Saturday, November 30, 2013

Trust-your-gut Based On Expertise May Yield Better Decisions

An experienced entrepreneur or small business owner understands having to make quick decisions based on incomplete information.  In fact, it's a way of business in small operations where there is rarely time, staff, or resources to research decisions before they must be made.

"It turns out there are conditions where using intuition is a good way to make the right decision," said Michael Pratt, of Boston College's Carroll School of Management. "What we found demystifies a lot of the information out there that says intuition isn't as effective as using an analytical approach."

Testing intuition against analysis, Pratt and co-authors Erik Dane, of Rice University and Kevin W. Rockmann, of George Mason, found that people can trust their gut and rely on intuition when making a broad evaluation in an area where they have in-depth knowledge of the subject.

Intuition has long been viewed as a less effective approach to critical reasoning when compared to the merits of analytical thinking. Yet intuition is about looking at patterns and wholes, which is needed when making quick decisions about whether something is real or fake, ugly or pretty, right or wrong.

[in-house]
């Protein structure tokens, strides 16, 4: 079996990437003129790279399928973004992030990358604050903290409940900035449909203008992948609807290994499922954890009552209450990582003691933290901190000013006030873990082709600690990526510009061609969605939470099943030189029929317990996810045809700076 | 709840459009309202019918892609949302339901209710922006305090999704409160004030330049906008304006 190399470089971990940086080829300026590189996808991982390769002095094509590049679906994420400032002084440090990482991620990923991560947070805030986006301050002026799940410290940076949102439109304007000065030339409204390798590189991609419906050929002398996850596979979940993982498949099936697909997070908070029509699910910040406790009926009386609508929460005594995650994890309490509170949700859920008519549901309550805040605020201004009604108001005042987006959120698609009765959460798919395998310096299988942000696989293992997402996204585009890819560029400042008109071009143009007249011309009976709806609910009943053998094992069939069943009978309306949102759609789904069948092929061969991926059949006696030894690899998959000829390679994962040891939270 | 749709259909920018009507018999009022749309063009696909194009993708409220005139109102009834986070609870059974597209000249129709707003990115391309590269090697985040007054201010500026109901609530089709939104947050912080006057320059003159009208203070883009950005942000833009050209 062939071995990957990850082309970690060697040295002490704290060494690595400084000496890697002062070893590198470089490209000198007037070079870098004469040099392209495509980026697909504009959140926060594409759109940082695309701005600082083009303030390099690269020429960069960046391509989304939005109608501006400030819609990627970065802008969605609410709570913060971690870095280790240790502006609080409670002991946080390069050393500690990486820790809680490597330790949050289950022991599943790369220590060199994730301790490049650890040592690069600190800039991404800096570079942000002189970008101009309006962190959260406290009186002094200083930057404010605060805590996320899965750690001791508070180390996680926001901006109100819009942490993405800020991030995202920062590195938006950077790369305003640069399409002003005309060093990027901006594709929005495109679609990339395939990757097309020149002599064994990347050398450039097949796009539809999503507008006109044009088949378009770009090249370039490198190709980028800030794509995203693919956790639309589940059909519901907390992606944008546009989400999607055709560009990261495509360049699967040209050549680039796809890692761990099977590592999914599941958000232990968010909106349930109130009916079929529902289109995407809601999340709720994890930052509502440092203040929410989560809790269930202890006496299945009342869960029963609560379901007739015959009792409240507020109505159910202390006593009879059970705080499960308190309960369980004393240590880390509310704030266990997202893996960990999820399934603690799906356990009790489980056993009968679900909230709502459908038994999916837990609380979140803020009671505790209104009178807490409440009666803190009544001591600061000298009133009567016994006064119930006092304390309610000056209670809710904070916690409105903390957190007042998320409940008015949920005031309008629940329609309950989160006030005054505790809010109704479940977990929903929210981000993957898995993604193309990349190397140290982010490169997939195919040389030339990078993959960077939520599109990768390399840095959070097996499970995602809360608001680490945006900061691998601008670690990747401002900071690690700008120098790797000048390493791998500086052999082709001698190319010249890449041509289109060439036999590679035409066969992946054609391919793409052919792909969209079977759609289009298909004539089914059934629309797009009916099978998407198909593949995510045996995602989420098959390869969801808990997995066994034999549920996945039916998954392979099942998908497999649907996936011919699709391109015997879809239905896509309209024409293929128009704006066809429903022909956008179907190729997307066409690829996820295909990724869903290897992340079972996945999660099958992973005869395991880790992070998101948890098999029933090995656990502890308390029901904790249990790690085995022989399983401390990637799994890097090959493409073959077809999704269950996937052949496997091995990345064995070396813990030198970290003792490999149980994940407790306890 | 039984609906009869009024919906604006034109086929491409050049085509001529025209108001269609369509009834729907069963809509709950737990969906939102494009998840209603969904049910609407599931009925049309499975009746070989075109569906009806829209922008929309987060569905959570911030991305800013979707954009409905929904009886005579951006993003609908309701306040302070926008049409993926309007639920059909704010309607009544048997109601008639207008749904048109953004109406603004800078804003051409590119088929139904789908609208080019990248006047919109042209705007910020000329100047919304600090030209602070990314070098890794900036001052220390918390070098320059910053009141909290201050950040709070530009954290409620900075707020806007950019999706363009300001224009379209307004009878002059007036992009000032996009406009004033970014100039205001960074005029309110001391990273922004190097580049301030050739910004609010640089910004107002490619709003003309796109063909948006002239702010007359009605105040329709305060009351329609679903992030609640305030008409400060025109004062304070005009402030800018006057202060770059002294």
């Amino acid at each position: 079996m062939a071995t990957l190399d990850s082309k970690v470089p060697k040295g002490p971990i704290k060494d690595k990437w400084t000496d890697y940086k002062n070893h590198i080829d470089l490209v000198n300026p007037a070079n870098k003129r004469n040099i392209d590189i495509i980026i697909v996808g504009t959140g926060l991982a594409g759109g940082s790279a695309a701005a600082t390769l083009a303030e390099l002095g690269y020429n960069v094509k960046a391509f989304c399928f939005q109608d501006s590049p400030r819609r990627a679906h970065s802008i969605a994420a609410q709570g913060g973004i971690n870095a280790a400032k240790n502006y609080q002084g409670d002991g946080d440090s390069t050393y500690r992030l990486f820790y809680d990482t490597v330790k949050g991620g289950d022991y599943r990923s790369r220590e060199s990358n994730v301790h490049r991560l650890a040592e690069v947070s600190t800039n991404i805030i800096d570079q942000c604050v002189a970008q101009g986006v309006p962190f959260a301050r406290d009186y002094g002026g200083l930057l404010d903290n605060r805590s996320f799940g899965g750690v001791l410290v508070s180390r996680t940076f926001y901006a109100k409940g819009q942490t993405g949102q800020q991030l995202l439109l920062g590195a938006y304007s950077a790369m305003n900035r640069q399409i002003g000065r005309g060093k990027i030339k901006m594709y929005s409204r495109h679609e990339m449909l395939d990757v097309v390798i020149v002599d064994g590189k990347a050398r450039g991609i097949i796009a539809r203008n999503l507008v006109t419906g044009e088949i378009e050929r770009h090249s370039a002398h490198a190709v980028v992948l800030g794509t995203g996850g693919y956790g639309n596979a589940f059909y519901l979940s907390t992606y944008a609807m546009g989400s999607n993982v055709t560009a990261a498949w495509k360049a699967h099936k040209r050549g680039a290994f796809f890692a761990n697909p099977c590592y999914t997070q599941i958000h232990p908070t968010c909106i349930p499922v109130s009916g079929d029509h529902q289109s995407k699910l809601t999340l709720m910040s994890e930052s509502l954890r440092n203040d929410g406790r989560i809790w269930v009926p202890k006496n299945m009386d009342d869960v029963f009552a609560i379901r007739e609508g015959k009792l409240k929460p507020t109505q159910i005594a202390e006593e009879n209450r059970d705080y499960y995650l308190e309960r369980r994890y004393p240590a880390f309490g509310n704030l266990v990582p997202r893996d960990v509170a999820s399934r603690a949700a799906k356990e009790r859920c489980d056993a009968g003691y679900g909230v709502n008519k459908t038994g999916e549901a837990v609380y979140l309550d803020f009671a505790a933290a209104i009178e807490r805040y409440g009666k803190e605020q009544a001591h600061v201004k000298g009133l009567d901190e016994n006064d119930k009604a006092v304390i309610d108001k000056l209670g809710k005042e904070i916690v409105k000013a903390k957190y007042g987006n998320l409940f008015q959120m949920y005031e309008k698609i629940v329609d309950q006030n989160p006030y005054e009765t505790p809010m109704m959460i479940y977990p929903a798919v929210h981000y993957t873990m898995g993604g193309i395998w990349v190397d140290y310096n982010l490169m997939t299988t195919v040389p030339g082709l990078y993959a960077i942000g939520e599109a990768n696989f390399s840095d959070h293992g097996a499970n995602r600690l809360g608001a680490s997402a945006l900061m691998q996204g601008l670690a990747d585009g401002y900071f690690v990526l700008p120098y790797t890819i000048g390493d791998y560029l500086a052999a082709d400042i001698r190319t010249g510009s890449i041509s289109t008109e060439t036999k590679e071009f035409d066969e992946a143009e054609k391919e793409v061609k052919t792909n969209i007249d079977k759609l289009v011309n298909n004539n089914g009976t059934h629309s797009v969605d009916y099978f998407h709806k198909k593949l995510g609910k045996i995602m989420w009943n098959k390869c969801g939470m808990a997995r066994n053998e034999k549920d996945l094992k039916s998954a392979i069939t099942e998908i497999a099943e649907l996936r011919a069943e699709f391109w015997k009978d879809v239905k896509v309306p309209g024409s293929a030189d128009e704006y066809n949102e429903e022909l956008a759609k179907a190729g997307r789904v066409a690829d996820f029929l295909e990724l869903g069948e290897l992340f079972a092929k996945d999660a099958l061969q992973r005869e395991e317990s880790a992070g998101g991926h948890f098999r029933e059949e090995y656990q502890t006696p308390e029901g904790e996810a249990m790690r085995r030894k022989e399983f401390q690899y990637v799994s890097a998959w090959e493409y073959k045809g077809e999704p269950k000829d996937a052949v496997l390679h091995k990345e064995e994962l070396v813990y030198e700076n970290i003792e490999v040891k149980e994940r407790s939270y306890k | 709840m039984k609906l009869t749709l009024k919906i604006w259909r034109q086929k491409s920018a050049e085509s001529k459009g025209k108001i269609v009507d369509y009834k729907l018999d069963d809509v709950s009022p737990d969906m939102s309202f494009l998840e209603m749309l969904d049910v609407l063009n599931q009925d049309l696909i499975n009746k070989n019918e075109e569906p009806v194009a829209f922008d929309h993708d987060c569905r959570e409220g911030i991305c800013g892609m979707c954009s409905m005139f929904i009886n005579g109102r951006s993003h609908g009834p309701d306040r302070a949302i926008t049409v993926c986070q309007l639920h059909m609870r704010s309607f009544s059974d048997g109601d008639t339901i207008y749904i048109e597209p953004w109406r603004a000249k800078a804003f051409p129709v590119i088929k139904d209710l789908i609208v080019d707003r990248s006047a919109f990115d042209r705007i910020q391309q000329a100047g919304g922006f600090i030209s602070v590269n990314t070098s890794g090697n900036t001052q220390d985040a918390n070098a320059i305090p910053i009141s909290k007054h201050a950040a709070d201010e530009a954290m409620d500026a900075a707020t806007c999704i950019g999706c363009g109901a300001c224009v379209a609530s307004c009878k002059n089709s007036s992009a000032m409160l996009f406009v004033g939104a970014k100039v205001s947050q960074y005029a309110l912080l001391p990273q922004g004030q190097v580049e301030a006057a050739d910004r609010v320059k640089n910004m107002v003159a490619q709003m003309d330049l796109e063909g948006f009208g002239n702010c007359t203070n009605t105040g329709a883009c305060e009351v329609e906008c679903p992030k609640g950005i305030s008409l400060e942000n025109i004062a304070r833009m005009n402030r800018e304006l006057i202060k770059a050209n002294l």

A Warning
"The primary takeaway is: intuition is like nitroglycerin -- it is best used only in certain circumstances. Be careful when you use your 'gut'," said Pratt. "If you gained your expertise in a different field, you may not have the background to rely as strongly on your intuition."
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The trick is to know when to rely on your intuition, and when to punt.  If, as most successful entrepreneurs do, have five or more years experience in an industry, you should be able to make intuitive decisions.  However, if you are not a true expert, it's smart to know that and not risk making a poor decision than can cripple your business.

This research backs up your need to have an outside staff of specialists you can call on an as-needed basis, and why it is important that you start these relationships before you get too far into starting your business. 

For example, if a problem of accounting or taxation pops up, you want to be able to call an accountant for advice and not have to spend time explaining your business and what it does.  The same applies to an attorney, an HR consultant and so on. 

Use your industry expertise to make those decisions you are truly qualified to make, and know ask for knowledgeable advice in areas where you are not expert.

Story Source:  Erik Dane, Kevin W. Rockmann, Michael G. Pratt. When should I trust my gut? Linking domain expertise to intuitive decision-making effectiveness. Organizational Behavior and Human Decision Processes, 2012

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